Category Archives: Good News

Vaccine credited with HPV virus reduction in Scotland

Without vaccinating boys there is not enough herd immunity. Somehow I feel this report may be rubbish, but on the surface it seems good news. We have made the same mistake as for rubella (German measles) and tried to save money by only vaccinating females.

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BBC News reports good news from Scotland 5th April 2017?: Vaccine credited with HPV virus reduction in Scotland

A campaign to vaccinate girls against a cancer-causing sexually transmitted infection has led to a dramatic drop in reported cases.

Researchers have found a 90% fall in levels of the human papilloma virus (HPV) in Scottish women since the vaccine was made available in 2008.

HPV virus types are thought to account for about 90% of cervical cancers.

Scientists hope the drop in HPV cases will lead to a significant drop in future cervical cancer cases.

The researchers, led by senior epidemiologist Dr Kevin Pollock at Health Protection Scotland, said they hoped to see a decrease in new diagnoses within a year.

He told BBC Radio Scotland: “The two HPV types we were vaccinating against – HPV 16 and HPV 18 – cause about 70% to 80% of cervical cancers within Scotland but the vaccine has exceeded our expectations because it appears to have knocked out another three high-risk HPV types which cause about 10% of cervical cancers.

“So we do forecast within the next few years a 90% reduction in cervical cancer within Scotland.”

Researchers compared the cervical screening and vaccination records of women born in 1995, who had been vaccinated as teenagers, with those from unvaccinated women born between 1989 and 1990.

They found just 0.5% of women from the 1995 group tested positive for the virus, compared with 21.4% of women born before 1990.

The study also showed evidence that the vaccine protected against three other high-risk HPV genotypes involved in the development of cervical cancer.

‘Significant impact’

The research will be presented to the Microbiology Society’s annual conference in Edinburgh on Wednesday by Dr Kate Cuschieri, director of the Scottish HPV Reference Lab.

She said: “These new findings indicate that the positive impact of the HPV vaccine may be even greater than we initially thought.

“Collectively, these data demonstrate the significant and continued benefits of the HPV vaccination programme in Scotland, which has achieved a consistent and high uptake of around 90% in 12 to 13-year-old girls.”

Dr Pollock added: “The very high uptake of the HPV vaccine is strongly associated with these massive reductions in high-risk HPV types that are known to cause approximately 90% of cervical cancer in Scottish women.”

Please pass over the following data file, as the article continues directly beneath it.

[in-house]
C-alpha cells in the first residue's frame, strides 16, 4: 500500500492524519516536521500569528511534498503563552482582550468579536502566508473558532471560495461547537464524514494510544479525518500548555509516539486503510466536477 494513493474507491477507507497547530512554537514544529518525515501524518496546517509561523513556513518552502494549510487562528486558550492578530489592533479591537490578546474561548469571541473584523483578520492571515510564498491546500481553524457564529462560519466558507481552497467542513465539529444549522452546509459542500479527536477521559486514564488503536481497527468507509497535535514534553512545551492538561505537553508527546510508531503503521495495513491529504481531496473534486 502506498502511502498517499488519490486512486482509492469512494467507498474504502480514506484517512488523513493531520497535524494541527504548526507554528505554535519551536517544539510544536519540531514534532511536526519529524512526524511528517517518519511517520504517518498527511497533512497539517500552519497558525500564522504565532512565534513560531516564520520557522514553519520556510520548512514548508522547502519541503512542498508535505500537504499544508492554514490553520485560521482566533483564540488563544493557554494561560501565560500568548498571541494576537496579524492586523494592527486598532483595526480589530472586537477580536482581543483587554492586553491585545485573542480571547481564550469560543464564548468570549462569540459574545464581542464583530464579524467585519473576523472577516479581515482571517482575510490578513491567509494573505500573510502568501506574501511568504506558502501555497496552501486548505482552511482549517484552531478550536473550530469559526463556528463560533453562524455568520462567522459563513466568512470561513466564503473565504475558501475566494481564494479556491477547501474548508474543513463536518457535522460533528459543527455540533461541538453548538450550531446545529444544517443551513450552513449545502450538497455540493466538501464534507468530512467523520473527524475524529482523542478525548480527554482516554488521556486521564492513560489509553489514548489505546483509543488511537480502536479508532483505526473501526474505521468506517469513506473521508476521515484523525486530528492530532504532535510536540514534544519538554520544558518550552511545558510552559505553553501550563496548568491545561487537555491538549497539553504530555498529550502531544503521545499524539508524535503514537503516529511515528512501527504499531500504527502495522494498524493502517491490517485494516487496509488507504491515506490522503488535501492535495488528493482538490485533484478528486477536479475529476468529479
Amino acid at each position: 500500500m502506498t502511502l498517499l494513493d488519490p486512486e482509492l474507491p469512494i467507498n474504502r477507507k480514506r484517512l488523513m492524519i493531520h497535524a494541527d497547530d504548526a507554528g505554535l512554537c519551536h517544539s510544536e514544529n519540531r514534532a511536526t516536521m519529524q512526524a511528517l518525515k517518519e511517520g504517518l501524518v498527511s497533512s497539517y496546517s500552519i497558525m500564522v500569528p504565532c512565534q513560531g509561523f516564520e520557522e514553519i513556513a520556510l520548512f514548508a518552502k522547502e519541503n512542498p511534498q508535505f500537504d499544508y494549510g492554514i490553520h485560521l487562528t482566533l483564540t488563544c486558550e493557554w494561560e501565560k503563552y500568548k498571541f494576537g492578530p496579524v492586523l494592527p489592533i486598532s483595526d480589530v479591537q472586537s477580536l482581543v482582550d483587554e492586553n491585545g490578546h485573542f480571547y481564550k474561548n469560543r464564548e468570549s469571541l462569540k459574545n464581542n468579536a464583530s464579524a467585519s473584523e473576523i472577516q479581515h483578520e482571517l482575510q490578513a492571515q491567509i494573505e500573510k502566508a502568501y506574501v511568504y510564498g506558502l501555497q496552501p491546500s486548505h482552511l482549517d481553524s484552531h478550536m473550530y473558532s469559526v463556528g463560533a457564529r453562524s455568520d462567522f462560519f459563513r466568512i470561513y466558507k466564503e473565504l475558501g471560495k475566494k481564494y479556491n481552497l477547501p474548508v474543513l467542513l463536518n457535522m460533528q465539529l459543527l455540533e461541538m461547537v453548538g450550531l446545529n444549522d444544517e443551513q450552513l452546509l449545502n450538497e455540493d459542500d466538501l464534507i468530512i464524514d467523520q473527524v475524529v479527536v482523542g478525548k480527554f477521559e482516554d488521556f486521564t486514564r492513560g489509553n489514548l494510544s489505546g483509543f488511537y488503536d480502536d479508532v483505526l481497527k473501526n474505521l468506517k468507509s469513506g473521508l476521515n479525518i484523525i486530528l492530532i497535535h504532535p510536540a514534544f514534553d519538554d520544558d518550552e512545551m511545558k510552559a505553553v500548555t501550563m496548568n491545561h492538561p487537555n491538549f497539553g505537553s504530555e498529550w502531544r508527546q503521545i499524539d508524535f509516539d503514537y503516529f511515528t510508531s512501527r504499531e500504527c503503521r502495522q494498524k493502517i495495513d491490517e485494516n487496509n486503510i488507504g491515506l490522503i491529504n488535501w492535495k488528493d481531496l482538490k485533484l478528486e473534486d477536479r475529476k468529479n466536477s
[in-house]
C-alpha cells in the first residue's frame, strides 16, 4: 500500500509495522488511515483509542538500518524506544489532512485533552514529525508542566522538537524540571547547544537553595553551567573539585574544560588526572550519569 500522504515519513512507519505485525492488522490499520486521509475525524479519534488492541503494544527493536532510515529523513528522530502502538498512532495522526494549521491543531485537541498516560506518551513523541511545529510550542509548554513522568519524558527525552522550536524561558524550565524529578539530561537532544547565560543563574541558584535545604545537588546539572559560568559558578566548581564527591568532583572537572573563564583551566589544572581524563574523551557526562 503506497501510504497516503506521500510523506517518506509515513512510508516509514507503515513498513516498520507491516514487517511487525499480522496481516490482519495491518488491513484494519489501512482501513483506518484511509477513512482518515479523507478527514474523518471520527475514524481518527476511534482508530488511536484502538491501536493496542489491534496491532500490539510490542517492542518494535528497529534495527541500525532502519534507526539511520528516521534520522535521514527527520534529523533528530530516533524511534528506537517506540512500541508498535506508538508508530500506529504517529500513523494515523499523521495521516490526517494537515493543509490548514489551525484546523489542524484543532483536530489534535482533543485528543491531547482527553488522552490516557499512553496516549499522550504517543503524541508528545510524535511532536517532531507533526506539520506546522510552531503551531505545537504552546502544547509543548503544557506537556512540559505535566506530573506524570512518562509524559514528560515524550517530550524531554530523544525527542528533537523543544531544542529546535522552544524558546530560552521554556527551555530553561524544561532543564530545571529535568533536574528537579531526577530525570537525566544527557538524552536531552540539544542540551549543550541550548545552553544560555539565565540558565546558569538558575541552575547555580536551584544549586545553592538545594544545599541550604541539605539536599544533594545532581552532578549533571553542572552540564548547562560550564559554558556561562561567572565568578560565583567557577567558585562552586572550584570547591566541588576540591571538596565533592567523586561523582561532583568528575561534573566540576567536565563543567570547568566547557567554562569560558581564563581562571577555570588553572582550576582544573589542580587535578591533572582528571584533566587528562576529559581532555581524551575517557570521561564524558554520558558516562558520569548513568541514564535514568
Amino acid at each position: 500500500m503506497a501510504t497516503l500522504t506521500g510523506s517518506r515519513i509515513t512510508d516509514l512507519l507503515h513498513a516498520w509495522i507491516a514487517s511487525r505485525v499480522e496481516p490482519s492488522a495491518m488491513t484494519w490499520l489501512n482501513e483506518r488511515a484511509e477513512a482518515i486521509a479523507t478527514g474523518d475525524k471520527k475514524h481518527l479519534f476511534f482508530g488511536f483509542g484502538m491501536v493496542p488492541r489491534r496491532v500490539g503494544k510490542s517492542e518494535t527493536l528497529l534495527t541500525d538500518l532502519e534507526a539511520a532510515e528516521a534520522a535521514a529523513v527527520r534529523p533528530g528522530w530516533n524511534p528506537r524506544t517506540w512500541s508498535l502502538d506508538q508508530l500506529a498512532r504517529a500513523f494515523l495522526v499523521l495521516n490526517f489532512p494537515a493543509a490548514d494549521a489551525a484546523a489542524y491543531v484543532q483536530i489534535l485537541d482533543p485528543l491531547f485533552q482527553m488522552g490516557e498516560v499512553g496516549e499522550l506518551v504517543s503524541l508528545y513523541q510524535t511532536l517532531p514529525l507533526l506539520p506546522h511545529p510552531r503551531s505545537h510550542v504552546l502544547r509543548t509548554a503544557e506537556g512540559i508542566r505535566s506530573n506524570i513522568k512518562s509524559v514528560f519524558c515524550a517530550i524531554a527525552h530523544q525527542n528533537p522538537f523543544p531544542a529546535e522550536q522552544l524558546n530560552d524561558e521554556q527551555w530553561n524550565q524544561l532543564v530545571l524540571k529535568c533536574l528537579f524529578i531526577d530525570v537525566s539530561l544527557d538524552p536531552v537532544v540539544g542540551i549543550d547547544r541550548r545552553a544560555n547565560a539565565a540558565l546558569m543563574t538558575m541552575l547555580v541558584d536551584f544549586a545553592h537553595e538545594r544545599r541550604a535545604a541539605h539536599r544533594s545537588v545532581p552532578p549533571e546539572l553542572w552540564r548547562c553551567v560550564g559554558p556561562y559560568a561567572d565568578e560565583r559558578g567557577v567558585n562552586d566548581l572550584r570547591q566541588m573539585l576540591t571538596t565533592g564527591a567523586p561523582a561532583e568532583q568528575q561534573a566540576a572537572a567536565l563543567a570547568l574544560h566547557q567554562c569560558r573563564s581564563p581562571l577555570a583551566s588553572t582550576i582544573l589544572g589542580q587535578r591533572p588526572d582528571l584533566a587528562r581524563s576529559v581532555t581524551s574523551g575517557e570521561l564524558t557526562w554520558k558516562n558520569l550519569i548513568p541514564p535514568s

He said the virus was also known to cause a number of other cancers, including vulvovaginal, anal and a subset of head and neck cancers.

“These results suggest that this vaccine will also have a significant impact on these cancers in the years ahead”, he said.

The research, which was funded by the Scottish government, looked at samples from more than 20,000 women, making it one of the largest population-based studies on the impact of the vaccine.

There were 388 new cases of cervical cancer in Scotland in 2014.

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Precedent? Rationing becomes reality to politicians in Scotland. Now to work out how to do it best?

Its ironic that Scotland is short of doctors, GPs especially, when it trains more per capita than any other UK region. Rationing is becoming reality to politicians in Scotland. Now we need to work out how to do it best?

This is such an important precedent. Health Boards are an arm of government. If this “decision” to ration overtly is not challenged by Westminster, then the  other 3 UK Regional Health services can go ahead and ration overtly rather than covertly. Once accepted then the principle applies that we need to be universal over important expensive treatments (such as cancer), and to avoid post-code rationing whenever possible for “fearful” conditions. Rationing will be needed at the top (expensive) and at the bottom (cheap and high volume) end of care. We might agree to pragmatically accept post code differences at the bottom end but surely not at the top end. Now lets hear from the politicians…

on April 3rd 2017 in the Times Scotland edition Helen Puttick reports: System for rationing NHS care developed for Scottish boards

A scoring system for rationing hospital and social care is being developed for care boards in Scotland.

The £250,000 initiative, similar to that used by drugs watchdogs, will pay for a team of economists to create a framework that the NHS and councils can use to decide where to cut funding in services and where to invest.

The move, supported by the Chief Scientist Office, is part of the drive to shift spending away from hospitals into the community to prevent ill health and look after the frail elderly better in their own homes.

Scotland’s new care boards, which manage both community NHS and social care services, could use the system to weigh up controversial decisions, such as whether to maintain a local hospital service or instead create a “hospital at home” team taking more treatment to people’s homes. It is intended to work in the same way as the Scottish Medicines Consortium in Scotland and the National Institute for Health and Care Excellence (Nice) in England, which make often-contentious judgments on which drugs are to be made available to patients on the NHS.